Any critique of the suburbs is implicitly about class mobility. Bong Joon-ho’s Oscar-winning “Parasite” is one of the best modern reflections on class and capitalism, and its central location is almost as dreamlike and M.C. Escher-esque an abode as the alien prison neighborhood in “Vivarium.” The film begins as a somewhat straightforward caper movie, following the struggling Kim family as they try to make ends meet. When the son lucks into a chance to pose as a college student and tutor the daughter of the wealthy Park family, his sister, mother, and father eventually scheme their way into jobs for the Park family as well, fabricating credentials and getting the old employees fired.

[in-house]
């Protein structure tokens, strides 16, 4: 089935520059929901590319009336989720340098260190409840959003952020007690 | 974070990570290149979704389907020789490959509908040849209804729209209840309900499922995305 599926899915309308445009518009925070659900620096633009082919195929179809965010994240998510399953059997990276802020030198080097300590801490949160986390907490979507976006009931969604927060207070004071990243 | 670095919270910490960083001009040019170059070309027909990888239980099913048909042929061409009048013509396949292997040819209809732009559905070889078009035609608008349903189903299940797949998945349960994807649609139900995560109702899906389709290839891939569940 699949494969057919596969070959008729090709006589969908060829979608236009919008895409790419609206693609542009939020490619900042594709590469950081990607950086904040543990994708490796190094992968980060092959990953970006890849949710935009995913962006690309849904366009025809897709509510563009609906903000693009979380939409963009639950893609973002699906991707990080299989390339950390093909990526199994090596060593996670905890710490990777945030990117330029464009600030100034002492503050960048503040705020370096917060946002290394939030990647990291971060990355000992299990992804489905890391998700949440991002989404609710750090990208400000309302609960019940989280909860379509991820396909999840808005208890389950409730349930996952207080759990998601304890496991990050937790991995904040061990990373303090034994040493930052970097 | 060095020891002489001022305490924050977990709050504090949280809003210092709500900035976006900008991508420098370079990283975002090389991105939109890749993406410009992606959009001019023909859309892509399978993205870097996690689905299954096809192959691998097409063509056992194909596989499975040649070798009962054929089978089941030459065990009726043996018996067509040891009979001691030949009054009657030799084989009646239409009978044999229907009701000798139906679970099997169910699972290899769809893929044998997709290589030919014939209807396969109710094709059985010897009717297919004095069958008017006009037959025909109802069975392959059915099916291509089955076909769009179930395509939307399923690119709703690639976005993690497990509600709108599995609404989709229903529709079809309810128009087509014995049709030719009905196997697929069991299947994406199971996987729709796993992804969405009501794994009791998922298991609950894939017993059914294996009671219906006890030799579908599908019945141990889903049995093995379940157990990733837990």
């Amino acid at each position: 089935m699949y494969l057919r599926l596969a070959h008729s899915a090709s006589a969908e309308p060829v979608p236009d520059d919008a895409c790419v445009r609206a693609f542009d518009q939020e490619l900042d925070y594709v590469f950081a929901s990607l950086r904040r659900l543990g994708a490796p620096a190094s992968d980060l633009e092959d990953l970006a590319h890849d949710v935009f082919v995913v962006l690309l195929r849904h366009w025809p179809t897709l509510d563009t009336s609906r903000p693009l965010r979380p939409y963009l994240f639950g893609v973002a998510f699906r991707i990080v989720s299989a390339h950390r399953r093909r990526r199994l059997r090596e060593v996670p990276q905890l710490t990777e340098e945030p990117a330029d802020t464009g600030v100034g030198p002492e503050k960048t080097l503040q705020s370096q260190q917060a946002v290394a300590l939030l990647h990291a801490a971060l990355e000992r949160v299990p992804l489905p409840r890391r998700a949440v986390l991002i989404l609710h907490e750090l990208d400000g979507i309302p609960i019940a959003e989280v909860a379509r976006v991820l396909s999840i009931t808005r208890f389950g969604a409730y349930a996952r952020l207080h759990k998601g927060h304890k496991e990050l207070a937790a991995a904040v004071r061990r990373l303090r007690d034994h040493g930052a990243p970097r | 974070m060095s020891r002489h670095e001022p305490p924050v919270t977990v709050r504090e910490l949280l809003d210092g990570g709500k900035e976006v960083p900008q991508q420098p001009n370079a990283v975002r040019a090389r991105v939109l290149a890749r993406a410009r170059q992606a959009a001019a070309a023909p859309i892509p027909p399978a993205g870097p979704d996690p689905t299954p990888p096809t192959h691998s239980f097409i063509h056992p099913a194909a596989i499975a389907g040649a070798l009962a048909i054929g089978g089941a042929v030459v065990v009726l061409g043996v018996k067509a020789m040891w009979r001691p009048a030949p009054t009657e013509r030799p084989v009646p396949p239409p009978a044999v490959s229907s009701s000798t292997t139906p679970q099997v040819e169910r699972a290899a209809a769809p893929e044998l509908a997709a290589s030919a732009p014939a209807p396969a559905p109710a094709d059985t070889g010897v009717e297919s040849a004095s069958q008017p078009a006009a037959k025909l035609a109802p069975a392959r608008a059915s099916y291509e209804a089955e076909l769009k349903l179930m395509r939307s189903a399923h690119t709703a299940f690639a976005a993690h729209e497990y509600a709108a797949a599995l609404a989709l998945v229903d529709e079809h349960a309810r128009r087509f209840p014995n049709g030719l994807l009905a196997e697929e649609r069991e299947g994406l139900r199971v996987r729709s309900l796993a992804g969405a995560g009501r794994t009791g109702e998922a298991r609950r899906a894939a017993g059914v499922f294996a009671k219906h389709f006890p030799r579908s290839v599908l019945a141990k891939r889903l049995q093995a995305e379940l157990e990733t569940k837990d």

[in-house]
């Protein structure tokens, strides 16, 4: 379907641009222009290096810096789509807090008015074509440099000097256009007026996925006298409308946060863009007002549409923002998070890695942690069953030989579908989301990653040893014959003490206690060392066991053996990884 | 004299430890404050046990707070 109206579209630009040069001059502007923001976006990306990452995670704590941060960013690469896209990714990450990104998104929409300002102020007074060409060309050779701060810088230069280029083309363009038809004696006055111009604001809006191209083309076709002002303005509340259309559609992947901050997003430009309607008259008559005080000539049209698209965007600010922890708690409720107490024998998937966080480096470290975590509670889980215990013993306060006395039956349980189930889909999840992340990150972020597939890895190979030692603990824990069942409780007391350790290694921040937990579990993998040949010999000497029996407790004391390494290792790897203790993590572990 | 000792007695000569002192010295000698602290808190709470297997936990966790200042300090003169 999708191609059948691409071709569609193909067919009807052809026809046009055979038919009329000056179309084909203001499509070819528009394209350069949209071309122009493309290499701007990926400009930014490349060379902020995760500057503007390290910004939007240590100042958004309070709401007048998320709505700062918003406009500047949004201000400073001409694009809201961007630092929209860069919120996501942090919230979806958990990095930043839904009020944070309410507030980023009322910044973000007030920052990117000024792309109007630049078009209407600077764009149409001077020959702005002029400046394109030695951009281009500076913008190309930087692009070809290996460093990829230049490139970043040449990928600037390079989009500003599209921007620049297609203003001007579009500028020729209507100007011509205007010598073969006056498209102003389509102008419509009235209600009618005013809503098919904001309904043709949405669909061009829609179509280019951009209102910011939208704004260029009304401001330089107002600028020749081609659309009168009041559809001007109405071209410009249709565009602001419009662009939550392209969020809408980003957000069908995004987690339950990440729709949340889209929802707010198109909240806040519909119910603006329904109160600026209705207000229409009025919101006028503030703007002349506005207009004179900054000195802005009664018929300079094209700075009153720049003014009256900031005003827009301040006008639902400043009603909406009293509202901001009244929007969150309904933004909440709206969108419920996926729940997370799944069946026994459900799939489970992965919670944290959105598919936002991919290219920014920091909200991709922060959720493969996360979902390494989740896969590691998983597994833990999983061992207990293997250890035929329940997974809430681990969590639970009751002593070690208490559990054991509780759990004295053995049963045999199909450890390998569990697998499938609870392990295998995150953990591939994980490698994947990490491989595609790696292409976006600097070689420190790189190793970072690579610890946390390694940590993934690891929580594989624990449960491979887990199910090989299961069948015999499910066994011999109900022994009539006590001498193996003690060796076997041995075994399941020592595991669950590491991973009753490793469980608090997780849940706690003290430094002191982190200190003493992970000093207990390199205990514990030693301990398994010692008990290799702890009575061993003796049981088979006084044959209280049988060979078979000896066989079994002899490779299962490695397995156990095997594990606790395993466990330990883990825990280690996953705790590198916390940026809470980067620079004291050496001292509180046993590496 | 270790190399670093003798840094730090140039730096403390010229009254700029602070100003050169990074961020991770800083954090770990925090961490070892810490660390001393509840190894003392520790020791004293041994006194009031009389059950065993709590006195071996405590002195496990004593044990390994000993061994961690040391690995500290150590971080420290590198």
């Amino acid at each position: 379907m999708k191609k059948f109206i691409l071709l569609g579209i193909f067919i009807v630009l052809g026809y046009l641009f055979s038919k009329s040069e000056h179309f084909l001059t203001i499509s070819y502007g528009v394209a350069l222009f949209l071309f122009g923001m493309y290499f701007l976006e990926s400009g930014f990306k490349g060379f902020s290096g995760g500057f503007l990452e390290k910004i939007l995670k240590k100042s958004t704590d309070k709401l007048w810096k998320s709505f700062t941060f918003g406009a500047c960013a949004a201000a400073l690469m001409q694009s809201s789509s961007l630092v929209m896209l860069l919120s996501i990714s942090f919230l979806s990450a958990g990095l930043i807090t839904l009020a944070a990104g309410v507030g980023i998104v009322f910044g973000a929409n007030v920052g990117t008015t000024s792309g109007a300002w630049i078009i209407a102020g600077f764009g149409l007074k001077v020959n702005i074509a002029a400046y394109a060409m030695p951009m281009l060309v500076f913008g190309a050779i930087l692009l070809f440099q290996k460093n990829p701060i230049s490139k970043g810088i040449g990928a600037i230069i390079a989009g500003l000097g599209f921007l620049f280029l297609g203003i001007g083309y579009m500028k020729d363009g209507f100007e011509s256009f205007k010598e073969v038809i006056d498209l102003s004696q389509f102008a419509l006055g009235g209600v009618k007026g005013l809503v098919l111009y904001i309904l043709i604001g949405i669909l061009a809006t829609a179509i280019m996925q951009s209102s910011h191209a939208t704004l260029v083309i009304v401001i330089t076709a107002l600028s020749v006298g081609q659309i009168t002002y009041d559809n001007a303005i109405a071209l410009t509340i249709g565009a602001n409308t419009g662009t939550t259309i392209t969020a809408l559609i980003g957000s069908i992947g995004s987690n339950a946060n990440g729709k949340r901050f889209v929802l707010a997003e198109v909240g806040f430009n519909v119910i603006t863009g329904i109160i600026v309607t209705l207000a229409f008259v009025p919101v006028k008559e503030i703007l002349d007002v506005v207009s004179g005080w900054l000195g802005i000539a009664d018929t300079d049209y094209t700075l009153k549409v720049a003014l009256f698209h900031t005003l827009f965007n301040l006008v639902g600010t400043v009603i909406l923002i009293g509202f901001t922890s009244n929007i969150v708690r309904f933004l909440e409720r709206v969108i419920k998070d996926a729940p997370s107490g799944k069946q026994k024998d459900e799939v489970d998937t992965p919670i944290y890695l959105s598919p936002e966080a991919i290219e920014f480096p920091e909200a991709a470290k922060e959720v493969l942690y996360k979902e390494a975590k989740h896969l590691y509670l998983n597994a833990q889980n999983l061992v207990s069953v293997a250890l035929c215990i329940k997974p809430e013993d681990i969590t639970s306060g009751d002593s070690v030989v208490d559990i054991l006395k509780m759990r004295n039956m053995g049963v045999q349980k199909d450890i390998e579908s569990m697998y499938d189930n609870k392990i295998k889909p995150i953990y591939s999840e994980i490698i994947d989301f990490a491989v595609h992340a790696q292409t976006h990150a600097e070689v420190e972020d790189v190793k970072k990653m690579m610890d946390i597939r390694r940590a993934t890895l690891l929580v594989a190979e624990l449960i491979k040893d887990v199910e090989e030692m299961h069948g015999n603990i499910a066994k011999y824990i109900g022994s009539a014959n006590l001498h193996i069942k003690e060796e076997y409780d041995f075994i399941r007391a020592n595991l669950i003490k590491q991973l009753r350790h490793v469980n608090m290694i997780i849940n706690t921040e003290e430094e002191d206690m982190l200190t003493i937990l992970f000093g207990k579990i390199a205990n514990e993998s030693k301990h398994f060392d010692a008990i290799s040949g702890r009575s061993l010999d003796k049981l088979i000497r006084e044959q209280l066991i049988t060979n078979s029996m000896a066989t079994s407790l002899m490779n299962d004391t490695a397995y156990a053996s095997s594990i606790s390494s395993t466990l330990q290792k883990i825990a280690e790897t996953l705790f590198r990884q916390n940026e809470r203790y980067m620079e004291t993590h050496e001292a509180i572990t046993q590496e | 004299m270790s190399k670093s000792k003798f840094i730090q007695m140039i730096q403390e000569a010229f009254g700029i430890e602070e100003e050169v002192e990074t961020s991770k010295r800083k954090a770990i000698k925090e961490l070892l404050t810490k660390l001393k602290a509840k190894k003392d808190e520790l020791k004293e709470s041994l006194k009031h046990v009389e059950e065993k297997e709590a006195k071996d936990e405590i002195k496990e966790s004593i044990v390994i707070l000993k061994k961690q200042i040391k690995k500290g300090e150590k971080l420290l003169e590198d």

The Park’s house is opulent, cold, and vast — the Kim family has palpably entered the alien world of the wealthy. And a surprising twist reveals that your economic status can leave you feeling stuck in place literally as well as figuratively. There’s technically no sci-fi element to “Parasite,” but its eerily modernist surrounds and slowly simmering plot will please those who enjoyed the same elements in Lorcan Finnegan’s film. Not to mention, there’s that same sense of futility: Just like the pandemic itself, “Parasite” drives home the idea that the opposite sides of the wealth gap are entirely different planets to live on — and for some, these strata are as inescapable as the never-ending “Vivarium” neighborhood.